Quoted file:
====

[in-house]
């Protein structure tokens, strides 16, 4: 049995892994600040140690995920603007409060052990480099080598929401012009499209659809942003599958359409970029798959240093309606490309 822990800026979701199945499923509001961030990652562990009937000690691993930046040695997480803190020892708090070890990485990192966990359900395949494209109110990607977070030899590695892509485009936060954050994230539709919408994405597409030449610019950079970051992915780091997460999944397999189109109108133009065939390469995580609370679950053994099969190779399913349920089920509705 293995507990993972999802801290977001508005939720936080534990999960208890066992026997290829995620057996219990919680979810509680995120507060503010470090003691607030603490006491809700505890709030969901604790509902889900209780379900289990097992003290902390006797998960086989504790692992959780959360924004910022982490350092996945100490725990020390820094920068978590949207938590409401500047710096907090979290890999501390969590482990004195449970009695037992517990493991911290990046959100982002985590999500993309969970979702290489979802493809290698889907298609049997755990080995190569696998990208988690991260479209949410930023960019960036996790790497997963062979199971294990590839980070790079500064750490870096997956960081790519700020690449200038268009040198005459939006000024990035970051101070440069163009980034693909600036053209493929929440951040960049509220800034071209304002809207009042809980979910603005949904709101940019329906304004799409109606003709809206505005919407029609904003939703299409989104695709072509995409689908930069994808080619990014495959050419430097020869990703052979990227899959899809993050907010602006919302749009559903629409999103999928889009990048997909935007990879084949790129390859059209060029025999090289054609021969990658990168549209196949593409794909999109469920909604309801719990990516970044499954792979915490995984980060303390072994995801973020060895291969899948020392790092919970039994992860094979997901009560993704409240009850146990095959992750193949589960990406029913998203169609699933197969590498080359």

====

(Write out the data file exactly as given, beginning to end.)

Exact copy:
[in-house]
């Protein structure tokens, strides 16, 4: 049995892994600040140690995920603007409060052990480099080598929401012009499209659809942003599958359409970029798959240093309606490309 822990800026979701199945499923509001961030990652562990009937000690691993930046040695997480803190020892708090070890990485990192966990359900395949494209109110990607977070030899590695892509485009936060954050994230539709919408994405597409030449610019950079970051992915780091997460999944397999189109109108133009065939390469995580609370679950053994099969190779399913349920089920509705 293995507990993972999802801290977001508005939720936080534990999960208890066992026997290829995620057996219990919680979810509680995120507060503010470090003691607030603490006491809700505890709030969901604790509902889900209780379900289990097992003290902390006797998960086989504790692992959780959360924004910022982490350092996945100490725990020390820094920068978590949207938590409401500047710096907090979290890999501390969590482990004195449970009695037992517990493991911290990046959100982002985590999500993309969970979702290489979802493809290698889907298609049997755990080995190569696998990208988690991260479209949410930023960019960036996790790497997963062979199971294990590839980070790079500064750490870096997956960081790519700020690449200038268009040198005459939006000024990035970051101070440069163009980034693909600036053209493929929440951040960049509220800034071209304002809207009042809980979910603005949904709101940019329906304004799409109606003709809206505005919407029609904003939703299409989104695709072509995409689908930069994808080619990014495959050419430097020869990703052979990227899959899809993050907010602006919302749009559903629409999103999928889009990048997909935007990879084949790129390859059209060029025999090289054609021969990658990168549209196949593409794909999109469920909604309801719990990516970044499954792979915490995984980060303390072994995801973020060895291969899948020392790092919970039994992860094979997901009560993704409240009850146990095959992750193949589960990406029913998203169609699933197969590498080359």